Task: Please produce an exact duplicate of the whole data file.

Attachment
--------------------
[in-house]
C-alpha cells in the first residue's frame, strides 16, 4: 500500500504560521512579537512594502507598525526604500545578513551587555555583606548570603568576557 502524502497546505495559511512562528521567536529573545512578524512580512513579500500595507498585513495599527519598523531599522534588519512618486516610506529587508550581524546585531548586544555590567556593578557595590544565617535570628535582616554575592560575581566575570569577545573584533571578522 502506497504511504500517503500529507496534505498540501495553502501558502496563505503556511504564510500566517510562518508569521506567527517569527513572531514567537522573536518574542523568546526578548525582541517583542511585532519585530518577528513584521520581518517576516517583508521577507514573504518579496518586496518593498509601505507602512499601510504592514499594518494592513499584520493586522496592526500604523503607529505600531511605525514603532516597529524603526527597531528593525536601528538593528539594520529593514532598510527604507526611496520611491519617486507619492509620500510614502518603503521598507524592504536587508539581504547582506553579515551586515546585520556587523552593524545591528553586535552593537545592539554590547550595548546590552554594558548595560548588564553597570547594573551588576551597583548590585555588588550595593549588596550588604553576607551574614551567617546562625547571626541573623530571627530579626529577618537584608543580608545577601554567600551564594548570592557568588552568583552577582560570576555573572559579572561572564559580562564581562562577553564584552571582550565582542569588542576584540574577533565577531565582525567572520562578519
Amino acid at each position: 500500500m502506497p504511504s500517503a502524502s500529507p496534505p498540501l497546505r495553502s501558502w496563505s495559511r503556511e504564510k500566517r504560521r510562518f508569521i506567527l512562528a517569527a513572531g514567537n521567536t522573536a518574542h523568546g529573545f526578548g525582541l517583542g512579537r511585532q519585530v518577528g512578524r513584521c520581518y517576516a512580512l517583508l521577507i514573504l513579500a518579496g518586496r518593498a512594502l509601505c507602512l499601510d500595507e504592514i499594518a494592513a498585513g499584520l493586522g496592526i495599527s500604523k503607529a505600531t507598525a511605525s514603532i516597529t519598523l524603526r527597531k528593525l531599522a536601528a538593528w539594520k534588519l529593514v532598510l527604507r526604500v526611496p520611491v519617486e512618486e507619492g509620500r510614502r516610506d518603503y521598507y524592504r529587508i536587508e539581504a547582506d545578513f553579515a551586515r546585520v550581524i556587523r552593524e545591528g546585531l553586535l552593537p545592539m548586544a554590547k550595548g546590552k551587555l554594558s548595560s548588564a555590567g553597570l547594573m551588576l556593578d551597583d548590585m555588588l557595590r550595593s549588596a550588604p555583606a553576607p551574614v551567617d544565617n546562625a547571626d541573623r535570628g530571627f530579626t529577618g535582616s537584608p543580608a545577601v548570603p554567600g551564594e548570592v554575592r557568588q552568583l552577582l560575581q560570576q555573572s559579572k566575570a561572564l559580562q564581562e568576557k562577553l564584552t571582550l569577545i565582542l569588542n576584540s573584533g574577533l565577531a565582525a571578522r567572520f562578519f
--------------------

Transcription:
[in-house]
C-alpha cells in the first residue's frame, strides 16, 4: 500500500504560521512579537512594502507598525526604500545578513551587555555583606548570603568576557 502524502497546505495559511512562528521567536529573545512578524512580512513579500500595507498585513495599527519598523531599522534588519512618486516610506529587508550581524546585531548586544555590567556593578557595590544565617535570628535582616554575592560575581566575570569577545573584533571578522 502506497504511504500517503500529507496534505498540501495553502501558502496563505503556511504564510500566517510562518508569521506567527517569527513572531514567537522573536518574542523568546526578548525582541517583542511585532519585530518577528513584521520581518517576516517583508521577507514573504518579496518586496518593498509601505507602512499601510504592514499594518494592513499584520493586522496592526500604523503607529505600531511605525514603532516597529524603526527597531528593525536601528538593528539594520529593514532598510527604507526611496520611491519617486507619492509620500510614502518603503521598507524592504536587508539581504547582506553579515551586515546585520556587523552593524545591528553586535552593537545592539554590547550595548546590552554594558548595560548588564553597570547594573551588576551597583548590585555588588550595593549588596550588604553576607551574614551567617546562625547571626541573623530571627530579626529577618537584608543580608545577601554567600551564594548570592557568588552568583552577582560570576555573572559579572561572564559580562564581562562577553564584552571582550565582542569588542576584540574577533565577531565582525567572520562578519
Amino acid at each position: 500500500m502506497p504511504s500517503a502524502s500529507p496534505p498540501l497546505r495553502s501558502w496563505s495559511r503556511e504564510k500566517r504560521r510562518f508569521i506567527l512562528a517569527a513572531g514567537n521567536t522573536a518574542h523568546g529573545f526578548g525582541l517583542g512579537r511585532q519585530v518577528g512578524r513584521c520581518y517576516a512580512l517583508l521577507i514573504l513579500a518579496g518586496r518593498a512594502l509601505c507602512l499601510d500595507e504592514i499594518a494592513a498585513g499584520l493586522g496592526i495599527s500604523k503607529a505600531t507598525a511605525s514603532i516597529t519598523l524603526r527597531k528593525l531599522a536601528a538593528w539594520k534588519l529593514v532598510l527604507r526604500v526611496p520611491v519617486e512618486e507619492g509620500r510614502r516610506d518603503y521598507y524592504r529587508i536587508e539581504a547582506d545578513f553579515a551586515r546585520v550581524i556587523r552593524e545591528g546585531l553586535l552593537p545592539m548586544a554590547k550595548g546590552k551587555l554594558s548595560s548588564a555590567g553597570l547594573m551588576l556593578d551597583d548590585m555588588l557595590r550595593s549588596a550588604p555583606a553576607p551574614v551567617d544565617n546562625a547571626d541573623r535570628g530571627f530579626t529577618g535582616s537584608p543580608a545577601v548570603p554567600g551564594e548570592v554575592r557568588q552568583l552577582l560575581q560570576q555573572s559579572k566575570a561572564l559580562q564581562e568576557k562577553l564584552t571582550l569577545i565582542l569588542n576584540s573584533g574577533l565577531a565582525a571578522r567572520f562578519f